While the Falcon 9 still uses the same fundamental launch architecture as the first version of the rocket in 2010, SpaceX has revamped numerous technological details. For example, the Falcon 9’s Merlin engines have gone through multiple upgrades to produce more thrust, and SpaceX stretched the length of the rocket’s kerosene and liquid oxygen propellant tanks to gain performance.
When those upgrades proved not enough, SpaceX began loading liquid propellants into the Falcon 9 that are chilled closer to their freezing temperature. The change, known as propellant densification, allowed engineers to cram more propellants into the Falcon 9 to further improve its lift capacity.
There have also been changes to make the Falcon 9 reliable enough to carry astronauts, as the rocket did for the first time Saturday. And SpaceX has redesigned parts of the rocket’s helium pressurization system to address the causes of two catastrophic failures — one in flight in 2015 and another on the launch pad in 2016 — that destroyed a pair of Falcon 9 rockets and their payloads.
But the most dramatic change to the Falcon 9’s design since 2010 has been in how SpaceX lands and reuses the first stage boosters.
SpaceX originally hoped to use a parachute to slow down returning rocket boosters for a gentle splashdown at sea. When that didn’t work, engineers devised a way to land the rocket vertically using variable thrust from the booster’s throttleable Merlin engines.
In some cases, when a satellite payload is light enough, the Falcon 9 first stage carries enough reserve propellant to reverse course and return to an onshore landing pad near the launch site. In cases where a payload is heavier, or if a satellite needs more energy from the Falcon 9 to go to a more distant orbit, the Falcon 9 booster arcs toward a landing on a downrange drone ship after releasing the rocket’s upper stage to continue the push into space.
Avoiding a splashdown in the ocean ensures sensitive engine components are not exposed to corrosive salt water, easing refurbishment and reuse.
SpaceX installed landing lets, aerodynamic fins and a heat shield on Falcon 9 boosters to make the recovery experiments a success. The company first recovered a Falcon 9 first stage intact on a land-based pad in December 2015, then successfully landed on a drone ship at sea for the first time in April 2016.
With Wednesday night’s booster landing, SpaceX has recovered 53 Falcon rockets, including boosters used on the company’s triple-body Falcon Heavy launcher.
The achievements have allowed SpaceX to reduce its launch costs — in some cases below $50 million — and caused rival launch providers to change plans, cut prices, and develop new rockets to try to compete with the Falcon 9.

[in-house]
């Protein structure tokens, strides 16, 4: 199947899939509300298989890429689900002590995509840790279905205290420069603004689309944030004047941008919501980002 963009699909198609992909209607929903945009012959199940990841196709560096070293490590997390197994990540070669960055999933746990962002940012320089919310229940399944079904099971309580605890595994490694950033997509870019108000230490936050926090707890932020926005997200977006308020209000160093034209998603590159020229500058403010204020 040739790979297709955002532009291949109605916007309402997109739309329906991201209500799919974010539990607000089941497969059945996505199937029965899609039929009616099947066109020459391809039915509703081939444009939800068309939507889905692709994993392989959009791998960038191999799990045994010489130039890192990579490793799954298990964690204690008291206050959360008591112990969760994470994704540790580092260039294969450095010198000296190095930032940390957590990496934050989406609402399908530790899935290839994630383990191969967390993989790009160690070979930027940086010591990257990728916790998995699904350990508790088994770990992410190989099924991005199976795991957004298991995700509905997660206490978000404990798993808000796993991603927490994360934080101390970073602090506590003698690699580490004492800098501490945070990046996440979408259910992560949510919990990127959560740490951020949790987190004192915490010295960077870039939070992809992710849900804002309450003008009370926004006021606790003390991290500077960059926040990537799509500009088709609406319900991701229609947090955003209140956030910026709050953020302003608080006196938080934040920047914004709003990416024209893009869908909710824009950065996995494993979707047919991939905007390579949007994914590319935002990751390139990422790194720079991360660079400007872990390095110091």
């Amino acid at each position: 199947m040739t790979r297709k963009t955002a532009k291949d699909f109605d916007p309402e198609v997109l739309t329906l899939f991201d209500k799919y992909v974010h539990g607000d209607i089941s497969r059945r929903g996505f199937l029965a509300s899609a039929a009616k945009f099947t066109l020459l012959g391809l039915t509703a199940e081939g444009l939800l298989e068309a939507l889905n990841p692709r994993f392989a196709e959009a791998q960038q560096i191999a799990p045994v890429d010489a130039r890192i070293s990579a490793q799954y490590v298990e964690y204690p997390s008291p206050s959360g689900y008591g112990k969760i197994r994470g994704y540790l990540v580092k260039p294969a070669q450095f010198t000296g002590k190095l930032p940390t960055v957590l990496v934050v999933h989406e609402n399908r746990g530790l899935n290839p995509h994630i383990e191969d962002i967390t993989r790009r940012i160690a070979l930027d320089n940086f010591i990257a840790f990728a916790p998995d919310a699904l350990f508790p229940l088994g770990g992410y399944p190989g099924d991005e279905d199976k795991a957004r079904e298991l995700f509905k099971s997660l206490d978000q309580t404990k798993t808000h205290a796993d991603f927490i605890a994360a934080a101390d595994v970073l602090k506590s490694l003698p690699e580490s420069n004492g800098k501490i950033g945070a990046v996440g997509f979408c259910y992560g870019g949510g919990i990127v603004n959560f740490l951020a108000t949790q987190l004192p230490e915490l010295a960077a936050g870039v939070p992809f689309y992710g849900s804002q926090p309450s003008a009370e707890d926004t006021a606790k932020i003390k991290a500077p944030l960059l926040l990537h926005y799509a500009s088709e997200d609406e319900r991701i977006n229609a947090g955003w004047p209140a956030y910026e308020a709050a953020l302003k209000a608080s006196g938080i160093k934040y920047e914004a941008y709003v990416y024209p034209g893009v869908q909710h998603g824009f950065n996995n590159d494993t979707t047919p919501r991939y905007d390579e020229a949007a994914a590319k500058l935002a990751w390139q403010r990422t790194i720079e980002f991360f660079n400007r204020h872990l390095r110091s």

SpaceX has won commercial business that previously went to international launch companies, and the company is now certified to launch NASA astronauts and sensitive U.S. military satellites.
Although SpaceX’s relatively low launch prices compared to competitors has lured customers from around the world, the bulk of the Falcon 9 flights in recent months have been dedicated to the company’s own satellite constellation.
The Starlink fleet could eventually number tens of thousands of satellites to beam broadband Internet services to customers lacking reliable, high-speed connectivity via terrestrial networks. Designed for low-latency broadband links, the Starlink network could be used by rural customers, support schools, hospitals and businesses in developing countries, and provide service to the U.S. military.
Starlink deployment confirmed! This video from aboard the Falcon 9 upper stage shows the release of retention rods holding the Starlink broadband satellites on the rocket.
That allowed the 60 flat-panel satellites to fly free of the launcher in orbit.https://t.co/MD92AjUx23 pic.twitter.com/RbKex5FTev
— Spaceflight Now (@SpaceflightNow) June 4, 2020
With Wednesday’s flight, SpaceX has launched 480 Starlink satellites on eight dedicated Falcon 9 missions since May 2010.
SpaceX aims to launch around 1,000 more Starlink satellites later this year and next year to begin offering worldwide Internet service. Initial beta testing of the Starlink network could begin later this year, beginning in higher latitude regions like Canada and the northern United States, the company says.
Thousands more Starlink spacecraft could launch in the coming years to meet global demand, according to SpaceX.
A new sunshade to reduce the brightness of the Starlink satellites was also due to be demonstrated on one of the spacecraft on Wednesday night’s launch. The umbrella-like visor will block sunlight from reaching the shiniest parts of the flat-panel spacecraft, making them less visible from the ground.
Scientists have raised concerns that thousands of Starlink satellites — as envisioned by SpaceX — could impact astronomical observations through ground-based telescopes. So far, SpaceX has answered with an experimental darkening treatment that offered some reduction in visibility, and the company says it is changing the orientation of the Starlink satellites during the period shortly after launch to turn their solar panels away from the sun.
The sunshade should provide a more significant dimming effect, SpaceX says.
With Wednesday night’s mission in the books, SpaceX plans two more Falcon 9 launches later this month from pad 40 and pad 39A to deliver more Starlink satellites into orbit from Cape Canaveral. SpaceX is also gearing up for the launch of a U.S. military GPS navigation satellite from pad 40 no earlier than June 30.